‘Lonesome Road’ by Patricia Wentworth

 Lonesome Road (Miss Silver Mystery Book 3) by [Wentworth, Patricia]

Lonesome Road is Patricia Wentworth’s third ‘Miss Silver’ novel, published in 1939. I read most of these in my teens, then never re-read any until I came across this one recently in an Oxfam bookshop. I remembered liking Wentworth’s sleuth almost as much as Miss Marple and found that hasn’t changed.

The plot concerns Miss Rachel Traherne, a rich estate-owner with a strong sense of duty to her late father’s wishes and her extended family. She lives at Whincliff Edge, a large house situated on a cliff-top. It’s used as a second home by assorted relatives who come and go for free hospitality and the hope of hand-outs. A series of malign incidents make Rachel believe that one of her relatives is trying to kill her. Distraught with suspicion and fear, she consults Miss Maud Silver who had helped one of her friends.

At the writing-table sat a little woman in a snuff-coloured dress. She had what appeared to be a great deal of mousy-grey hair done up in a tight bun at the back and arranged in front in one of those extensive curled fringes associated with the late Queen Alexandra, the whole severely controlled by a net. Below the fringe were a set of neat, indeterminate features and a pair of greyish eyes.

In some ways Miss Silver has much in common with Agatha Christie’s Miss Marple and might be assumed to be inspired by her but actually, Patricia Wentworth got there first. Miss Silver makes her debut in Grey Mask – albeit in a small rôle – published in 1928, two years before The Body In The Library. Their chief similarity is the ‘invisible’ quality of old ladies. Suspects and murderers overlook them, not realising they’re being keenly observed.

Unlike her famous contemporary, Miss Silver is a professional enquiry agent and lives in a flat in London. You get the impression she has a shadowy network of helpers to call upon to check background facts. Most business-like, Miss Silver makes lists of suspects, alibis etc. in her notebook. She has also had a previous career.

‘I think you had better call me a retired governess.’ Most unexpectedly her eyes twinkled. ‘And that need not trouble your conscience, because it is perfectly true. I was in the scholastic profession for twenty years. I disliked it extremely.’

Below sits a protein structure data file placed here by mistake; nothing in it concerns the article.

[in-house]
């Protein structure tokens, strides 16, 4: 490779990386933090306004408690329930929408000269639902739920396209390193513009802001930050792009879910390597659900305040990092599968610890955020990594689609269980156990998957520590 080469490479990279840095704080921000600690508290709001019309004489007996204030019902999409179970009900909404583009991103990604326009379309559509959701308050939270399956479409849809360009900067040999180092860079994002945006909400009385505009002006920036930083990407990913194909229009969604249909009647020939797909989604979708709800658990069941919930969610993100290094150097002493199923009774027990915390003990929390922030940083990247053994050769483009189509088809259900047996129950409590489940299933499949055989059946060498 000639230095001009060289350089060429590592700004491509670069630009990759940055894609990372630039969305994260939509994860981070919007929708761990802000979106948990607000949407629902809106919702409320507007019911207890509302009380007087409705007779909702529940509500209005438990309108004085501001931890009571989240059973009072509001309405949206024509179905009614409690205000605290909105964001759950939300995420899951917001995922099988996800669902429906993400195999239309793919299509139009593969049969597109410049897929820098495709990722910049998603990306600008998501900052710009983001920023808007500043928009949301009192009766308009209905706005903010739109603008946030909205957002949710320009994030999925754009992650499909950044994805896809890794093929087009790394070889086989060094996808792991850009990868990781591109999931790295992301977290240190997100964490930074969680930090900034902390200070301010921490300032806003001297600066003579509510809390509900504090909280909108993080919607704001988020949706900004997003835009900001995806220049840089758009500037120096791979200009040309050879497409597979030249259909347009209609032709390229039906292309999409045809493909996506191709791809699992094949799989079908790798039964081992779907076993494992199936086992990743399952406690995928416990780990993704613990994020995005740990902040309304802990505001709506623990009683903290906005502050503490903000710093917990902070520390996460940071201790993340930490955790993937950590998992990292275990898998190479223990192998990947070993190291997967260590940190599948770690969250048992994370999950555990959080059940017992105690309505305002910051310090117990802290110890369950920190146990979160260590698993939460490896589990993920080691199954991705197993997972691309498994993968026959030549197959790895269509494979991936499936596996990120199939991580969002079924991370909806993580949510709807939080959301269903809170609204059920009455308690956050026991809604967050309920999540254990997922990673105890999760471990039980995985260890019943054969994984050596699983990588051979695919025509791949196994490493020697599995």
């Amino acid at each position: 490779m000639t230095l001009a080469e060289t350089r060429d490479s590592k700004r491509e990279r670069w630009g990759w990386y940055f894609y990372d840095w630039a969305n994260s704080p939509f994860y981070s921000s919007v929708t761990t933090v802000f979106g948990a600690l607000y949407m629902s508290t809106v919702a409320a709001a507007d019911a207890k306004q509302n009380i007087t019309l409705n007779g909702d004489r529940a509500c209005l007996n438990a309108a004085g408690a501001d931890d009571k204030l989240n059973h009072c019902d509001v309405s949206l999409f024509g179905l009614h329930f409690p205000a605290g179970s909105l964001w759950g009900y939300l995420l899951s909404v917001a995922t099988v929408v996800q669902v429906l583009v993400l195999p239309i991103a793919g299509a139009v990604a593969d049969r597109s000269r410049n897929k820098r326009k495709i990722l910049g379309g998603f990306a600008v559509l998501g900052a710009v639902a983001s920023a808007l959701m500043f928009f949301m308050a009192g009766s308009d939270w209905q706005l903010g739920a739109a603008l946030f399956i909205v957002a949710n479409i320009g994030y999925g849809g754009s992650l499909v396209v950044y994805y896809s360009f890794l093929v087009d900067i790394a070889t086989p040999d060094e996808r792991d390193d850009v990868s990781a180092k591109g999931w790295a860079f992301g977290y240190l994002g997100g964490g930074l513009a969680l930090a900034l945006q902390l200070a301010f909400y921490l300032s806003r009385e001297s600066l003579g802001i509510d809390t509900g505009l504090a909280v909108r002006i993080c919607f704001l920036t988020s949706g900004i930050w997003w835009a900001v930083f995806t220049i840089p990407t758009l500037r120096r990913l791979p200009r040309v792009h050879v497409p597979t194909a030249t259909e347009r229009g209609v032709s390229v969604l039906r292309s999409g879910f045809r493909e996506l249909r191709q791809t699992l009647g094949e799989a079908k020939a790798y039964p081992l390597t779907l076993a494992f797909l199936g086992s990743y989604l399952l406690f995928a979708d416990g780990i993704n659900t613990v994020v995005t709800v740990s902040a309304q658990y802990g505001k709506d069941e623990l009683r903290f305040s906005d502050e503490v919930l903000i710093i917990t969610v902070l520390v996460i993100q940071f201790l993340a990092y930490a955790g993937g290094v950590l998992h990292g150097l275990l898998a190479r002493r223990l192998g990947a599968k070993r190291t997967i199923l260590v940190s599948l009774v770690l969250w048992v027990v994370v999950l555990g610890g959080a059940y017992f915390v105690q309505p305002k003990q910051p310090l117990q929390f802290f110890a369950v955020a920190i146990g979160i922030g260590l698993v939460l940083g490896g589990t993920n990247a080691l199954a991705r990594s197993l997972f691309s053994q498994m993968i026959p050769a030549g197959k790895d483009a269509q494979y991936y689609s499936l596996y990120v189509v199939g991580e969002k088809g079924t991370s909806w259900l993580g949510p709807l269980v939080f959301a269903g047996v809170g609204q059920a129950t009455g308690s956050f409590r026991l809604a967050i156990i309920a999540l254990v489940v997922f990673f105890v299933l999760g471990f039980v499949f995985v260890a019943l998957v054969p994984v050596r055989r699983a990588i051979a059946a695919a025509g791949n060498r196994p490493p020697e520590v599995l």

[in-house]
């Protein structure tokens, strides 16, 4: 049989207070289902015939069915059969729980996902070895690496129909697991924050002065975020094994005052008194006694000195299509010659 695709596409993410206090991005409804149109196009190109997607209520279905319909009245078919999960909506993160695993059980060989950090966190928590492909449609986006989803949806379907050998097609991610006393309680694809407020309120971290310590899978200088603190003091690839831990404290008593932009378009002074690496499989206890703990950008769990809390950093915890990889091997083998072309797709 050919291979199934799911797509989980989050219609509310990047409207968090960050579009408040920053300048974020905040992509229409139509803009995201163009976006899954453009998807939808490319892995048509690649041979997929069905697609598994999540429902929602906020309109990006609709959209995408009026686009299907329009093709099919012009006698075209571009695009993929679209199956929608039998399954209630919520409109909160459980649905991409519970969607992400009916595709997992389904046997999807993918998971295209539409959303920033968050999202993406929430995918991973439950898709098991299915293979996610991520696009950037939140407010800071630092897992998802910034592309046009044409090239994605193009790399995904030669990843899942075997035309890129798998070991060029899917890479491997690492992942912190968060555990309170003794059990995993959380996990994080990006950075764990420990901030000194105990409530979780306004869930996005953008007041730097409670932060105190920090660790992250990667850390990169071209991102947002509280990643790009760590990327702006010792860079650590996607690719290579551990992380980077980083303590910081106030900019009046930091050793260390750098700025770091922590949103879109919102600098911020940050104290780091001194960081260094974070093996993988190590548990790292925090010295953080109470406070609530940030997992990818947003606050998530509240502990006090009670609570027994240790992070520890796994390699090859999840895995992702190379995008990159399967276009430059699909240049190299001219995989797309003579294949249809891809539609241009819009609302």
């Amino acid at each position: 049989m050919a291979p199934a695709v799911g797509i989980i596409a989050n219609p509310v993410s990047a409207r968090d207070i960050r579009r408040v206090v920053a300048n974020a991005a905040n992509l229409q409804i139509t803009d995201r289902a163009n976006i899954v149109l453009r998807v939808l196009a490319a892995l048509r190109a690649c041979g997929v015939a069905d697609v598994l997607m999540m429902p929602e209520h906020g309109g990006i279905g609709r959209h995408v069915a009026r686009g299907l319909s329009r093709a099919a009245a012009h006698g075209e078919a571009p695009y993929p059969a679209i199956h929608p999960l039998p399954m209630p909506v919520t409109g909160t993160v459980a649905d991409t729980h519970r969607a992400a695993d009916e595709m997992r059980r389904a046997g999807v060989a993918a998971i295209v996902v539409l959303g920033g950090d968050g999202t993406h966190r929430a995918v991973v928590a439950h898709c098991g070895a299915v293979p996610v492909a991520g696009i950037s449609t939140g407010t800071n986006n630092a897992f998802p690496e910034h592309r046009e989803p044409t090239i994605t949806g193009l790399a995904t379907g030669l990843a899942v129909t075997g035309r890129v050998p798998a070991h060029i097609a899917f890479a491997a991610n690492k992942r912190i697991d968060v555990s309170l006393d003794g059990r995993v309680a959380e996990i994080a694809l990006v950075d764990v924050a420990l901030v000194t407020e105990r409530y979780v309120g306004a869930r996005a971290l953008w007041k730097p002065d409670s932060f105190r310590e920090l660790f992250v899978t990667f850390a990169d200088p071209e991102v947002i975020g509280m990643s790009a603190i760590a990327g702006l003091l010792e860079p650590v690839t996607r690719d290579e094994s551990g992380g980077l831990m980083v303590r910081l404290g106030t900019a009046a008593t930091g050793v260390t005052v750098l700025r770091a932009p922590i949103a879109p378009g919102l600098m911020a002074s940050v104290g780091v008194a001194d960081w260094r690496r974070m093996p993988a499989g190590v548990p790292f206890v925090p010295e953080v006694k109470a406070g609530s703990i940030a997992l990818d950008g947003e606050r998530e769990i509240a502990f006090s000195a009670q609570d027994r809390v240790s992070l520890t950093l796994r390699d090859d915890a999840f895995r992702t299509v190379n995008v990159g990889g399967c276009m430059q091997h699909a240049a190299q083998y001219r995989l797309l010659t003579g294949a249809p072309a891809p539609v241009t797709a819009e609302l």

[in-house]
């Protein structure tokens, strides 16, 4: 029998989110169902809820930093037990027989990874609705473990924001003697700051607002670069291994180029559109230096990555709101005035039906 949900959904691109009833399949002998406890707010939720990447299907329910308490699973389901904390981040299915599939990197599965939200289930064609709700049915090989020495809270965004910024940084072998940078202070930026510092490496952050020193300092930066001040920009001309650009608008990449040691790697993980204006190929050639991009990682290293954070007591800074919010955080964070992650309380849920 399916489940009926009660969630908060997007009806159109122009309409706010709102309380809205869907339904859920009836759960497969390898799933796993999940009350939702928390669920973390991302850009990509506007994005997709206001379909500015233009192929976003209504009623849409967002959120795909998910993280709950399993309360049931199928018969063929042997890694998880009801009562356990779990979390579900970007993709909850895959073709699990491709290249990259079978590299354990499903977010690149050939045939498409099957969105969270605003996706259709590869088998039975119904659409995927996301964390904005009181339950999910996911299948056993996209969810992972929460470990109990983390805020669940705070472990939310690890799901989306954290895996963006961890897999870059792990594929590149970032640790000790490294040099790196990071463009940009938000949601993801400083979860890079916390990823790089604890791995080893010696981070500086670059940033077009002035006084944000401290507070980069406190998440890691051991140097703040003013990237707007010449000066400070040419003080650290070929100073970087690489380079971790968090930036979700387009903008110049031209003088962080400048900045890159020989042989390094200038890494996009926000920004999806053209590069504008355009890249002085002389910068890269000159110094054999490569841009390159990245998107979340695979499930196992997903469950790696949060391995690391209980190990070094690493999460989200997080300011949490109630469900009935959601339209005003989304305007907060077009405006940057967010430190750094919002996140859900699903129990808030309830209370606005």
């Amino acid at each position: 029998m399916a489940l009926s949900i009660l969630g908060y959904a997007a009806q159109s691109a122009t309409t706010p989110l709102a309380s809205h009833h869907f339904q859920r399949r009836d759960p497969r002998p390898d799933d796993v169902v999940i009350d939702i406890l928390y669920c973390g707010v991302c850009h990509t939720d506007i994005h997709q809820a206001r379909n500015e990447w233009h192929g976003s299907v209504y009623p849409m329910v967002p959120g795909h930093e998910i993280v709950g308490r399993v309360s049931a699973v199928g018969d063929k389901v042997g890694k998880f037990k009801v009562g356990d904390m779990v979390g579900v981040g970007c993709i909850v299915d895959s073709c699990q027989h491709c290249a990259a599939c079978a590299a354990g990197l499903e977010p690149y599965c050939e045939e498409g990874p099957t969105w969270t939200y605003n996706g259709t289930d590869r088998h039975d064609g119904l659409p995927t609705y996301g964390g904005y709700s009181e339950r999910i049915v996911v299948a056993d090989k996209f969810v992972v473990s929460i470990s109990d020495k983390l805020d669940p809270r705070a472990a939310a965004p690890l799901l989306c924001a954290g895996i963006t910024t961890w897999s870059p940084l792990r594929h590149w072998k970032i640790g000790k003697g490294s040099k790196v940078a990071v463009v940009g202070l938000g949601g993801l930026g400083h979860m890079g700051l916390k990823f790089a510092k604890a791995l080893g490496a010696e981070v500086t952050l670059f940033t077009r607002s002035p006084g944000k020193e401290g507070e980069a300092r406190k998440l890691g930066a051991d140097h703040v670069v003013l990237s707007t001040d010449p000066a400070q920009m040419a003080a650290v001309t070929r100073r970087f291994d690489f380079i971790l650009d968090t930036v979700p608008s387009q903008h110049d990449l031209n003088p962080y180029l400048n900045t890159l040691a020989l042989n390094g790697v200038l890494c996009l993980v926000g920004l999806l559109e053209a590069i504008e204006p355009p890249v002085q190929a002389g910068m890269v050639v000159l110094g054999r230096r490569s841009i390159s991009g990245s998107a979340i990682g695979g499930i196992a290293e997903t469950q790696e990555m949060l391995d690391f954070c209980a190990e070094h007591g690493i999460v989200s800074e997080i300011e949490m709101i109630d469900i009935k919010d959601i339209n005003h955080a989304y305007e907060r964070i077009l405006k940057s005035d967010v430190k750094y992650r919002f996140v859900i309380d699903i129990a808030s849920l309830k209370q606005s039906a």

In later novels, Miss Silver has a good working relationship with Inspector Frank Abbott of Scotland Yard, who sometimes sends her on a case. She is invariably found knitting a baby’s matinée coat or bootees. Her modus operandi when she’s detecting is to pose as a house-guest. A distressed gentlewoman who appears a harmless old lady, an attentive audience with a fluttery manner. Nothing could be further from the truth. As she remarks to Rachel Traherne:

I had some conversation with all your relatives. I find that the manner in which people behave to someone whom they consider quite unimportant is often highly illuminating.

In Lonesome Road, Miss Silver’s task is to prevent a murder – which makes a change from an early corpse. The pacing and tension is so effective throughout that I didn’t miss the more conventional plot. In a sense this trope is a forerunner of the woman-in-peril psychological thrillers which are currently so popular. Such novels invariably contain some love interest and that’s something I’d forgotten about Patricia Wentworth’s writing. Her murder mysteries contain elements of what we used to call ‘romantic suspense.’

There’s usually a happy-ever-after for the leading lady and often for a young couple who never really made it to the suspect list. Agatha Christie too, sometimes united an attractive young couple along the way. Being an old cynic, I don’t want romance getting in the way of the murder! That apart, I really enjoyed Lonesome Road.

Although out in 1939, there’s no reference in the novel to the gathering war. It’s set in a timeless interlude between the two World Wars and we’re never told which county we’re in. Patricia Wentworth must have had the south coast in mind as there’s a London Road in the area and characters can run up to ‘town’ for dinner. The atmosphere of the locale is very well done, especially near the climax of the novel when place and weather enhance the tension.

The characters are believable, unsympathetic ones being particularly well-drawn. Like most vintage crime fiction, this is worth reading for the social history alone, an interesting snapshot of how the pre-war British middle class lived.

Most of all I liked the vivid sense of fear and menace creeping through the story. Patricia Wentworth evokes a real feeling of danger, hatred and terror, especially in a pivotal scene and the exciting denouement. She was a very good writer and this is a terrific mystery. Miss Silver is interesting and a formidable ally. I’ll certainly be revisiting her again.

 

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